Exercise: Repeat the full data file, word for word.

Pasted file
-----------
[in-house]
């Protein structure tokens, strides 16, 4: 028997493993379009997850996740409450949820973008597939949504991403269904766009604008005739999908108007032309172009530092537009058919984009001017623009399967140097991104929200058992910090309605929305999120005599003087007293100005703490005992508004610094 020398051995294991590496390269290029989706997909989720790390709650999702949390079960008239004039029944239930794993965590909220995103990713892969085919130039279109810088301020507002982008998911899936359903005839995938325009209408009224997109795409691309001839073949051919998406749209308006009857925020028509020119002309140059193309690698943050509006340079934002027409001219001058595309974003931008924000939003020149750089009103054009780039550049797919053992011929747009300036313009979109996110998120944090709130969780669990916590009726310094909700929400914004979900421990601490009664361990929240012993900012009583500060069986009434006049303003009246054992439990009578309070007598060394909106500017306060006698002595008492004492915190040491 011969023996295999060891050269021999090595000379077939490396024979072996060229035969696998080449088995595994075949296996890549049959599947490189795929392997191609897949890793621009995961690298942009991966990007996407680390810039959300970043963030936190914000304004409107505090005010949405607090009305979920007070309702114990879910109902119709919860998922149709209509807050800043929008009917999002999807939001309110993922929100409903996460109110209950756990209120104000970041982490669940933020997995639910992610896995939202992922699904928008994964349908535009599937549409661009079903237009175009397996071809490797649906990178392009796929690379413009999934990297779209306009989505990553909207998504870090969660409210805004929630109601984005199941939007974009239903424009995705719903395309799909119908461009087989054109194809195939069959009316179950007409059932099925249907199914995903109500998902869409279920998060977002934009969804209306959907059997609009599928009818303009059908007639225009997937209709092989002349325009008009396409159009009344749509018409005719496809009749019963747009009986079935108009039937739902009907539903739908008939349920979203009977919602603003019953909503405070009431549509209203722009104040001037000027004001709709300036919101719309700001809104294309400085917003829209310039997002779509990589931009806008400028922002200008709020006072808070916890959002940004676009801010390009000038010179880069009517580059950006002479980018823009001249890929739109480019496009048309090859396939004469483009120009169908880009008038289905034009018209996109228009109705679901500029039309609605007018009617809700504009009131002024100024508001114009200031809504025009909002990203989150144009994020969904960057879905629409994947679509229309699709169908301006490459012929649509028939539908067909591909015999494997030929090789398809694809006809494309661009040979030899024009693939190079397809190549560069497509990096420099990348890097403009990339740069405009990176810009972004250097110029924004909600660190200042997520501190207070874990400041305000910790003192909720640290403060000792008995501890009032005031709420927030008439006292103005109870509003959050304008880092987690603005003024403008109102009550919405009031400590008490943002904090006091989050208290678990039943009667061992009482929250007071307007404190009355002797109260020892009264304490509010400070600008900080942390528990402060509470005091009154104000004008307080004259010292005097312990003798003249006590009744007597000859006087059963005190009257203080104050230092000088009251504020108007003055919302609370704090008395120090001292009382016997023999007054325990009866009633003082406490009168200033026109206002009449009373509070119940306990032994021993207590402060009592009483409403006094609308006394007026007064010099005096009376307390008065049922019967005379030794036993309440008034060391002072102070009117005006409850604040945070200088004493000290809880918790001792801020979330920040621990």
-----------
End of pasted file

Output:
[in-house]
């Protein structure tokens, strides 16, 4: 028997493993379009997850996740409450949820973008597939949504991403269904766009604008005739999908108007032309172009530092537009058919984009001017623009399967140097991104929200058992910090309605929305999120005599003087007293100005703490005992508004610094 020398051995294991590496390269290029989706997909989720790390709650999702949390079960008239004039029944239930794993965590909220995103990713892969085919130039279109810088301020507002982008998911899936359903005839995938325009209408009224997109795409691309001839073949051919998406749209308006009857925020028509020119002309140059193309690698943050509006340079934002027409001219001058595309974003931008924000939003020149750089009103054009780039550049797919053992011929747009300036313009979109996110998120944090709130969780669990916590009726310094909700929400914004979900421990601490009664361990929240012993900012009583500060069986009434006049303003009246054992439990009578309070007598060394909106500017306060006698002595008492004492915190040491 011969023996295999060891050269021999090595000379077939490396024979072996060229035969696998080449088995595994075949296996890549049959599947490189795929392997191609897949890793621009995961690298942009991966990007996407680390810039959300970043963030936190914000304004409107505090005010949405607090009305979920007070309702114990879910109902119709919860998922149709209509807050800043929008009917999002999807939001309110993922929100409903996460109110209950756990209120104000970041982490669940933020997995639910992610896995939202992922699904928008994964349908535009599937549409661009079903237009175009397996071809490797649906990178392009796929690379413009999934990297779209306009989505990553909207998504870090969660409210805004929630109601984005199941939007974009239903424009995705719903395309799909119908461009087989054109194809195939069959009316179950007409059932099925249907199914995903109500998902869409279920998060977002934009969804209306959907059997609009599928009818303009059908007639225009997937209709092989002349325009008009396409159009009344749509018409005719496809009749019963747009009986079935108009039937739902009907539903739908008939349920979203009977919602603003019953909503405070009431549509209203722009104040001037000027004001709709300036919101719309700001809104294309400085917003829209310039997002779509990589931009806008400028922002200008709020006072808070916890959002940004676009801010390009000038010179880069009517580059950006002479980018823009001249890929739109480019496009048309090859396939004469483009120009169908880009008038289905034009018209996109228009109705679901500029039309609605007018009617809700504009009131002024100024508001114009200031809504025009909002990203989150144009994020969904960057879905629409994947679509229309699709169908301006490459012929649509028939539908067909591909015999494997030929090789398809694809006809494309661009040979030899024009693939190079397809190549560069497509990096420099990348890097403009990339740069405009990176810009972004250097110029924004909600660190200042997520501190207070874990400041305000910790003192909720640290403060000792008995501890009032005031709420927030008439006292103005109870509003959050304008880092987690603005003024403008109102009550919405009031400590008490943002904090006091989050208290678990039943009667061992009482929250007071307007404190009355002797109260020892009264304490509010400070600008900080942390528990402060509470005091009154104000004008307080004259010292005097312990003798003249006590009744007597000859006087059963005190009257203080104050230092000088009251504020108007003055919302609370704090008395120090001292009382016997023999007054325990009866009633003082406490009168200033026109206002009449009373509070119940306990032994021993207590402060009592009483409403006094609308006394007026007064010099005096009376307390008065049922019967005379030794036993309440008034060391002072102070009117005006409850604040945070200088004493000290809880918790001792801020979330920040621990």